Listening and evaluating clues from verbal directions is a skill that helps preschool-aged children gain meaning from the content of a book or story. Giving them opportunities to practice this skill will help them comprehend what they read or see. Making up riddles for your child is a great way to exercise his mind to develop this skill.
Make up riddles for your child to solve in the car, in the tub, or around the house. They can, at first, be related to your location so your child can pick up on visual cues, but as your child gets better at solving them, they can be more obscure. For example, if you’re in the bathroom, you could say, “You squeeze me. I clean your hair” (shampoo). Or “I am shaped like a pencil. I help you clean your teeth” (toothbrush).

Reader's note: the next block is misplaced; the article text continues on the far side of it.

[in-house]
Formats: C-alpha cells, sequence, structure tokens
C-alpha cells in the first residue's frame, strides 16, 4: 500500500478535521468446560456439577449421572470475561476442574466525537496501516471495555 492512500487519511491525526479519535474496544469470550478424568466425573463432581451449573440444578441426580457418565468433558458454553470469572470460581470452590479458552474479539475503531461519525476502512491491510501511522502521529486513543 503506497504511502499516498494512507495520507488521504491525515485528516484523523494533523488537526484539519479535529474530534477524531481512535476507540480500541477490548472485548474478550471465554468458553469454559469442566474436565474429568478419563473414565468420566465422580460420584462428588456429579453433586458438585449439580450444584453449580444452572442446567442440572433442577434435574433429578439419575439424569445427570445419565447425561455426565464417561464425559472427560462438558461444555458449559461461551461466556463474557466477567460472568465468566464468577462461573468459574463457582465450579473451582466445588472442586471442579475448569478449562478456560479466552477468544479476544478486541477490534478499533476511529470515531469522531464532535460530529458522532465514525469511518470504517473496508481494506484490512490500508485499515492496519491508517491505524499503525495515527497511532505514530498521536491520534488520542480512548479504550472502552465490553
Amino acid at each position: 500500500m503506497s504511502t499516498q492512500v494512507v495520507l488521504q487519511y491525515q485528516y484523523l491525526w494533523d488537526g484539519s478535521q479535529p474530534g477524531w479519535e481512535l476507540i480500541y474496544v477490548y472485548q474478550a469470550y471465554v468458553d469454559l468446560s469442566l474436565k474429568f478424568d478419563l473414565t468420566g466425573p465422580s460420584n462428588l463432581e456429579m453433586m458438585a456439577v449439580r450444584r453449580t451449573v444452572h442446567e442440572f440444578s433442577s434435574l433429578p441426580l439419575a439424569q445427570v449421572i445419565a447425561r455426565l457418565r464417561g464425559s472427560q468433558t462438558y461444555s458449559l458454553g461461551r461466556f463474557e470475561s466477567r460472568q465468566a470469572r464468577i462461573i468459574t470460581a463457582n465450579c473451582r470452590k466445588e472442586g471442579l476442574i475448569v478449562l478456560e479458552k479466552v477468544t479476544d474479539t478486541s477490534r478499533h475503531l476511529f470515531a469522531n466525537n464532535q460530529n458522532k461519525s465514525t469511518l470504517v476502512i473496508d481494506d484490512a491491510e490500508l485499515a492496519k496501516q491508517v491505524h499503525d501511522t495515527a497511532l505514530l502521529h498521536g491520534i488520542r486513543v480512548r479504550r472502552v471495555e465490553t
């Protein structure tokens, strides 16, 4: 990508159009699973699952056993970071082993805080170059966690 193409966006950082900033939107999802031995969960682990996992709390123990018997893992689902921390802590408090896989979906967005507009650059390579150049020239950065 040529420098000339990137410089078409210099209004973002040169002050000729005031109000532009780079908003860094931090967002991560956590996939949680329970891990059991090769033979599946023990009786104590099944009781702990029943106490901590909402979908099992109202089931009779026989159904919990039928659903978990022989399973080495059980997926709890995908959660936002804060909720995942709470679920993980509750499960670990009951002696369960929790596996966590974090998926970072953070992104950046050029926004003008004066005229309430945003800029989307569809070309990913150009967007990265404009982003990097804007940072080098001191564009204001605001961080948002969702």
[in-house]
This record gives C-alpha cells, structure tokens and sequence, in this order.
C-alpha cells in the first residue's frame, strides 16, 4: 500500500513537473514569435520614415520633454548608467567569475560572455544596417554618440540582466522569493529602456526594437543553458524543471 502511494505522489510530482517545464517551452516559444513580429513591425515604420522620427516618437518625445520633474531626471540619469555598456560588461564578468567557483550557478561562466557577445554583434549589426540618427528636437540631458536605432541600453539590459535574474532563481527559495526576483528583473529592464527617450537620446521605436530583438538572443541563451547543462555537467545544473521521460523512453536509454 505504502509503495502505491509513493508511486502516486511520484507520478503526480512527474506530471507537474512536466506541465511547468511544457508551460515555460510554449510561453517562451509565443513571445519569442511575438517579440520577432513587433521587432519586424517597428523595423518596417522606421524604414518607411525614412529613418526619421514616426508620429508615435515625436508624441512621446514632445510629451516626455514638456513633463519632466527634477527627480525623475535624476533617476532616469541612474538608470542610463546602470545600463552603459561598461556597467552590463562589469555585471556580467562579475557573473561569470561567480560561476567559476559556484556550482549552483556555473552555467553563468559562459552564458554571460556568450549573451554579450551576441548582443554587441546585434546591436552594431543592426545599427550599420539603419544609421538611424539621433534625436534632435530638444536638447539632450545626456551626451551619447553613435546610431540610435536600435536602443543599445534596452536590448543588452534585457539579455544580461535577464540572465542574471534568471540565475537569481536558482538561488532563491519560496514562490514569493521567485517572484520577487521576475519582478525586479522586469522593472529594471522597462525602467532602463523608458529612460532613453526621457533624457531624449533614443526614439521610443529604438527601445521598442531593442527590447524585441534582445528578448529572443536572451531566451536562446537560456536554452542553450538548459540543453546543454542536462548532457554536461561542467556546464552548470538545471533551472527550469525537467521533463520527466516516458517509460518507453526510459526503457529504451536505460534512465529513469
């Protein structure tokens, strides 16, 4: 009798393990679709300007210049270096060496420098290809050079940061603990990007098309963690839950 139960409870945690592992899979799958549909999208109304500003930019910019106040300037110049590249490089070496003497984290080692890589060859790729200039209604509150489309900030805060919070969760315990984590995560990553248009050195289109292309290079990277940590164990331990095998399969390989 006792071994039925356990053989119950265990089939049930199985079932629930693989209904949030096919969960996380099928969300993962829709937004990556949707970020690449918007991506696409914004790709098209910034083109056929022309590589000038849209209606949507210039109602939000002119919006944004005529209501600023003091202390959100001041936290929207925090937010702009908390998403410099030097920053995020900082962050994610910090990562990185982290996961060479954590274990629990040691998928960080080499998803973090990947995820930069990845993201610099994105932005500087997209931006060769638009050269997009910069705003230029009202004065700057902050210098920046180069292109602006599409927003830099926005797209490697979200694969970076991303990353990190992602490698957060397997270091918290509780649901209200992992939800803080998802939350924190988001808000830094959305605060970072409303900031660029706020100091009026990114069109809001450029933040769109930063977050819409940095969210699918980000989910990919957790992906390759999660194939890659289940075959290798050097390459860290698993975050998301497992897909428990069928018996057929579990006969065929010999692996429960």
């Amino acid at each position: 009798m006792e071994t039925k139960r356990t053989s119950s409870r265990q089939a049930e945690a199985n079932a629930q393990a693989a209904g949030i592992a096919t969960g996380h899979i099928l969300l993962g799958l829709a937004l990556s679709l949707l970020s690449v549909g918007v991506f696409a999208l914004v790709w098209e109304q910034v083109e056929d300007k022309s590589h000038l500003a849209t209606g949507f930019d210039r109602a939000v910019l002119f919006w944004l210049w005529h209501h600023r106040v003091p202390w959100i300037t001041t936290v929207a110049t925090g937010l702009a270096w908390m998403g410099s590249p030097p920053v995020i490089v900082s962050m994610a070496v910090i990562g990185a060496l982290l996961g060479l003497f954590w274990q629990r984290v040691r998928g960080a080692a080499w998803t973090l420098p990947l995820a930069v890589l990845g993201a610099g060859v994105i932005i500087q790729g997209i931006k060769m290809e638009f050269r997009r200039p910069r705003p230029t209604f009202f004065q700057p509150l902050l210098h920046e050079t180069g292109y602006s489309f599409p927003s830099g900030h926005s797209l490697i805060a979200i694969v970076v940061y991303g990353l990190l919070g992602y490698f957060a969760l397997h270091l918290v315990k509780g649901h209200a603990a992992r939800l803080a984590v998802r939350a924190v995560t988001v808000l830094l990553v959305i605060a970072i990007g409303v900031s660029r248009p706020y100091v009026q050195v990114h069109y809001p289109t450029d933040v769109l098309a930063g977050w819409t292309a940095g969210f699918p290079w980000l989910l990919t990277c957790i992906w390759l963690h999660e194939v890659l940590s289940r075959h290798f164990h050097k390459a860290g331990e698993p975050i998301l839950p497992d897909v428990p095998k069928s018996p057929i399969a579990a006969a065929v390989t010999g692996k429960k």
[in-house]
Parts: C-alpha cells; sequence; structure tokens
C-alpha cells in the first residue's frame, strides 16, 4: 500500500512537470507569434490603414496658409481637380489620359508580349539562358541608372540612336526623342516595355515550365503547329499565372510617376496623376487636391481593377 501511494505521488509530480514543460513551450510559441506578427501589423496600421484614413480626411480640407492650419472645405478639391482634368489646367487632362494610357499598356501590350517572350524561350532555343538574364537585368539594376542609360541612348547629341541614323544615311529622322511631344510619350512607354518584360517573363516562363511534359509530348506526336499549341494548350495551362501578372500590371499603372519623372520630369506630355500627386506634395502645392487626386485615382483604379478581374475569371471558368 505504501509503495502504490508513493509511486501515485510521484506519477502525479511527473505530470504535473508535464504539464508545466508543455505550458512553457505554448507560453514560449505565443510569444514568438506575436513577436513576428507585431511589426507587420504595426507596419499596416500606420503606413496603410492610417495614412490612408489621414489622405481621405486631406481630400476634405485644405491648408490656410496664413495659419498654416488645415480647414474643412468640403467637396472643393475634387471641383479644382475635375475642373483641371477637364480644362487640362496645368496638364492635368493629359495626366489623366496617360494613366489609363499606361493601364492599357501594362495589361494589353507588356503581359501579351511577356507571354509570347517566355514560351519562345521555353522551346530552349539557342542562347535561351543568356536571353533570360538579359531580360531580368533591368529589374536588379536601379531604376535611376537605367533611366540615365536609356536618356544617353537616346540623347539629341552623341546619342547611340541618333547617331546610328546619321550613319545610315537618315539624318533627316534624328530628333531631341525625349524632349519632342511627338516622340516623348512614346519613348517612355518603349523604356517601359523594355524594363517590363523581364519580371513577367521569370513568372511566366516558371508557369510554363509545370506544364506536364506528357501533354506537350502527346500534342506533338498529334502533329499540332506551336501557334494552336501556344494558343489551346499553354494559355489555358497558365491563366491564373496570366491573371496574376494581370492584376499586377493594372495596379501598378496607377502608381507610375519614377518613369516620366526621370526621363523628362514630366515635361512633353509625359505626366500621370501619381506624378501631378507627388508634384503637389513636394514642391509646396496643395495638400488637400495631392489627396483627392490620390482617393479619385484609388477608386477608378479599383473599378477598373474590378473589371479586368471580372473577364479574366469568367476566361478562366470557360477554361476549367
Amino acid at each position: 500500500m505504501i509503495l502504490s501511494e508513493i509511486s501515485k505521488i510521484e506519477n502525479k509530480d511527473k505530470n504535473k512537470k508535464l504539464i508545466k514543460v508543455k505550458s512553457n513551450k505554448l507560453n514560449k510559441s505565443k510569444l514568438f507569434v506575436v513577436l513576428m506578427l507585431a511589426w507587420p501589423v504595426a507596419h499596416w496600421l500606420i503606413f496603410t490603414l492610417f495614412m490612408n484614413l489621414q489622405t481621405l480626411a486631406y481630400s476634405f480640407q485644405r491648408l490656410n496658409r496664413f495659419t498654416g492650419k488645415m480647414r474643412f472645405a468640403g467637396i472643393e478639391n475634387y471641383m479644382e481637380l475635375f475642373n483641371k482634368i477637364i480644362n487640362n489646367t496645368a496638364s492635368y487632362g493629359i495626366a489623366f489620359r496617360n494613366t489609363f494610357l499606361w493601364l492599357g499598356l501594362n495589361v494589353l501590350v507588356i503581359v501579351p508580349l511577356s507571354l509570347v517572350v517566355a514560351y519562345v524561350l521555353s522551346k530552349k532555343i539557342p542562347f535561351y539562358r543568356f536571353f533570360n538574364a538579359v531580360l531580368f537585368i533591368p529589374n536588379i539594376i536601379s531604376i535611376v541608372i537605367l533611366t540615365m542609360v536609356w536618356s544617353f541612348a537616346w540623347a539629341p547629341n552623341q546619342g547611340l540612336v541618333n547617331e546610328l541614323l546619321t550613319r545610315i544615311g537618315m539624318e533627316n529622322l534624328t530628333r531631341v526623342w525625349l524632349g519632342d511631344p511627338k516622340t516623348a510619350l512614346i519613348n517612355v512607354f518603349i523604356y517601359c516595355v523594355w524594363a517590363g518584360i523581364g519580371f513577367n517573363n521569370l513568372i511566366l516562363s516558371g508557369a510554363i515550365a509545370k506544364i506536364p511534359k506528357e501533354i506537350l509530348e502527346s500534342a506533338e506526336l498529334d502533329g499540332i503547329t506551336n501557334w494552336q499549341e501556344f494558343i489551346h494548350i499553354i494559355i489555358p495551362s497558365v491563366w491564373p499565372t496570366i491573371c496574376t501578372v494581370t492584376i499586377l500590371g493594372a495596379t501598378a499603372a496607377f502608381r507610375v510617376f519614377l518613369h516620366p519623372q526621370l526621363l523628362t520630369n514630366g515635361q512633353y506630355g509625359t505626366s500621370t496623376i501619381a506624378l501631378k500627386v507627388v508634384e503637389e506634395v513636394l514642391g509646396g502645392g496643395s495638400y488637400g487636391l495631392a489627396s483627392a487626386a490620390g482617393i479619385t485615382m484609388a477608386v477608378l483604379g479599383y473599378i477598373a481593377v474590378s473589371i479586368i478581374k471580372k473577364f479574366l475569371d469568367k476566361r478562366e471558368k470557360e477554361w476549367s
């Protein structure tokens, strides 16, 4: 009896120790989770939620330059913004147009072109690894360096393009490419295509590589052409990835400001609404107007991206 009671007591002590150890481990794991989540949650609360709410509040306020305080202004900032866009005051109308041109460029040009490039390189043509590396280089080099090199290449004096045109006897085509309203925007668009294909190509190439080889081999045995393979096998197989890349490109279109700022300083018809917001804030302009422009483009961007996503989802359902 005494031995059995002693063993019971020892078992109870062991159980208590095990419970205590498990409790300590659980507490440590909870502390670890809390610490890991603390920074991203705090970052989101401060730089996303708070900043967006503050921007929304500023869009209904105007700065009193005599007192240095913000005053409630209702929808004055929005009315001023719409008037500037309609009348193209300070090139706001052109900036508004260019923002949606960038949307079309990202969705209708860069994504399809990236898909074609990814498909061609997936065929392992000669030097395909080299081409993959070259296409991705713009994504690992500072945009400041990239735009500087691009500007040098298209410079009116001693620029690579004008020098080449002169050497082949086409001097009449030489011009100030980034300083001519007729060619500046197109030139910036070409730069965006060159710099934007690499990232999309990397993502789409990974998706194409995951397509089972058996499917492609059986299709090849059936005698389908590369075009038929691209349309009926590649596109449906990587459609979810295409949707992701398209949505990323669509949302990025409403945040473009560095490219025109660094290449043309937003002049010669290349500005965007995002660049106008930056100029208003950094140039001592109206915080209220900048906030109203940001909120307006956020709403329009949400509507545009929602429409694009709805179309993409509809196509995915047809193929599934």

Getting your child to think about the characteristics of an object helps him think about what makes things unique. This activity will help with comprehension, listening, memory, attention span, and following directions.
Once your child gets the hang of it, have him make up riddles for you!